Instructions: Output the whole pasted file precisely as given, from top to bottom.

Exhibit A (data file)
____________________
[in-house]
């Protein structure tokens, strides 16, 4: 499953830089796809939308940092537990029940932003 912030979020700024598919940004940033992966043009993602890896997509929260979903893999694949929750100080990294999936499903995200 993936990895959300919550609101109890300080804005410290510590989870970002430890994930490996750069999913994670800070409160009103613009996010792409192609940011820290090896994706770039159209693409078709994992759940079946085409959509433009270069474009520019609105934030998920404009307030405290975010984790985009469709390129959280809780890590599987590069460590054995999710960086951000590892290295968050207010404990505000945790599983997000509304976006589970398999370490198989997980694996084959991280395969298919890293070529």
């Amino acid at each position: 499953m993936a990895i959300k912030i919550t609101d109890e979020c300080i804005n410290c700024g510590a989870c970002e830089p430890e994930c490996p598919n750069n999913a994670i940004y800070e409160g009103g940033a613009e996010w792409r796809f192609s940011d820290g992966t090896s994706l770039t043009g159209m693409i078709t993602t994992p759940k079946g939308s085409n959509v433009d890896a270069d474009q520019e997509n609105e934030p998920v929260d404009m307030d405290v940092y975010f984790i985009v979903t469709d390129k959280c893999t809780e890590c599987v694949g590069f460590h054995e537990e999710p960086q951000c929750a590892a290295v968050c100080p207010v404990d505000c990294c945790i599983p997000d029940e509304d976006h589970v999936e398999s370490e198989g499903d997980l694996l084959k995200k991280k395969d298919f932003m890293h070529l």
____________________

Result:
[in-house]
């Protein structure tokens, strides 16, 4: 499953830089796809939308940092537990029940932003 912030979020700024598919940004940033992966043009993602890896997509929260979903893999694949929750100080990294999936499903995200 993936990895959300919550609101109890300080804005410290510590989870970002430890994930490996750069999913994670800070409160009103613009996010792409192609940011820290090896994706770039159209693409078709994992759940079946085409959509433009270069474009520019609105934030998920404009307030405290975010984790985009469709390129959280809780890590599987590069460590054995999710960086951000590892290295968050207010404990505000945790599983997000509304976006589970398999370490198989997980694996084959991280395969298919890293070529």
């Amino acid at each position: 499953m993936a990895i959300k912030i919550t609101d109890e979020c300080i804005n410290c700024g510590a989870c970002e830089p430890e994930c490996p598919n750069n999913a994670i940004y800070e409160g009103g940033a613009e996010w792409r796809f192609s940011d820290g992966t090896s994706l770039t043009g159209m693409i078709t993602t994992p759940k079946g939308s085409n959509v433009d890896a270069d474009q520019e997509n609105e934030p998920v929260d404009m307030d405290v940092y975010f984790i985009v979903t469709d390129k959280c893999t809780e890590c599987v694949g590069f460590h054995e537990e999710p960086q951000c929750a590892a290295v968050c100080p207010v404990d505000c990294c945790i599983p997000d029940e509304d976006h589970v999936e398999s370490e198989g499903d997980l694996l084959k995200k991280k395969d298919f932003m890293h070529l």